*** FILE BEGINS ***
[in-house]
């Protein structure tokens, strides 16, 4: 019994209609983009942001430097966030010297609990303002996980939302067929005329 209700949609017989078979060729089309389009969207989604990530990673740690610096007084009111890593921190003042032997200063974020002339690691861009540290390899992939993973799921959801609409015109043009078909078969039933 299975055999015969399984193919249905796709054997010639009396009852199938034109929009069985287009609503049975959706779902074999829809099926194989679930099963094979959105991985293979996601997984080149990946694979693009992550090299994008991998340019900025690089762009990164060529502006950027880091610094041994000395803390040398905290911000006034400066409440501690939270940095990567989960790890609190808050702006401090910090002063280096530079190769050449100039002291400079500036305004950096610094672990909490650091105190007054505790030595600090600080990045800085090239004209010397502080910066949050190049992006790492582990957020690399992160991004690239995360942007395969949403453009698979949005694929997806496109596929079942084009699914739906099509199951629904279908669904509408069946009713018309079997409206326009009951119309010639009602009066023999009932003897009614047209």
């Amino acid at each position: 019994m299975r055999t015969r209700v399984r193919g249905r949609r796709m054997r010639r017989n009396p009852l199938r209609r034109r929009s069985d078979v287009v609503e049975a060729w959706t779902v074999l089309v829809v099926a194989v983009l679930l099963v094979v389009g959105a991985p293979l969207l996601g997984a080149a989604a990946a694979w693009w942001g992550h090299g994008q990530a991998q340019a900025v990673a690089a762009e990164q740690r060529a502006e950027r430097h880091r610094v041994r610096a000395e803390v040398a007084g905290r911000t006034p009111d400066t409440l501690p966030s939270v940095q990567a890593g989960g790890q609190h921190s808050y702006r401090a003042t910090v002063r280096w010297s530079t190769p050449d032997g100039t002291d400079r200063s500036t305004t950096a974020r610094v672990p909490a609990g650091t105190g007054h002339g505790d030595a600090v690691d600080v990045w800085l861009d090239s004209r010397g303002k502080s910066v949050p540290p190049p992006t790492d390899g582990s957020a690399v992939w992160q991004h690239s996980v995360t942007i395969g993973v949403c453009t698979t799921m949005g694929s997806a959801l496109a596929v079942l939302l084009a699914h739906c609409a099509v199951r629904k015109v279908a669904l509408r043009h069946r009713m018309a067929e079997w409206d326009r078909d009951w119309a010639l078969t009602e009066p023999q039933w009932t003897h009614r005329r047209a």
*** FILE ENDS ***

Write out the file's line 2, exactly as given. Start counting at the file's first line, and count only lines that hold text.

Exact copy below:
């Protein structure tokens, strides 16, 4: 019994209609983009942001430097966030010297609990303002996980939302067929005329 209700949609017989078979060729089309389009969207989604990530990673740690610096007084009111890593921190003042032997200063974020002339690691861009540290390899992939993973799921959801609409015109043009078909078969039933 299975055999015969399984193919249905796709054997010639009396009852199938034109929009069985287009609503049975959706779902074999829809099926194989679930099963094979959105991985293979996601997984080149990946694979693009992550090299994008991998340019900025690089762009990164060529502006950027880091610094041994000395803390040398905290911000006034400066409440501690939270940095990567989960790890609190808050702006401090910090002063280096530079190769050449100039002291400079500036305004950096610094672990909490650091105190007054505790030595600090600080990045800085090239004209010397502080910066949050190049992006790492582990957020690399992160991004690239995360942007395969949403453009698979949005694929997806496109596929079942084009699914739906099509199951629904279908669904509408069946009713018309079997409206326009009951119309010639009602009066023999009932003897009614047209």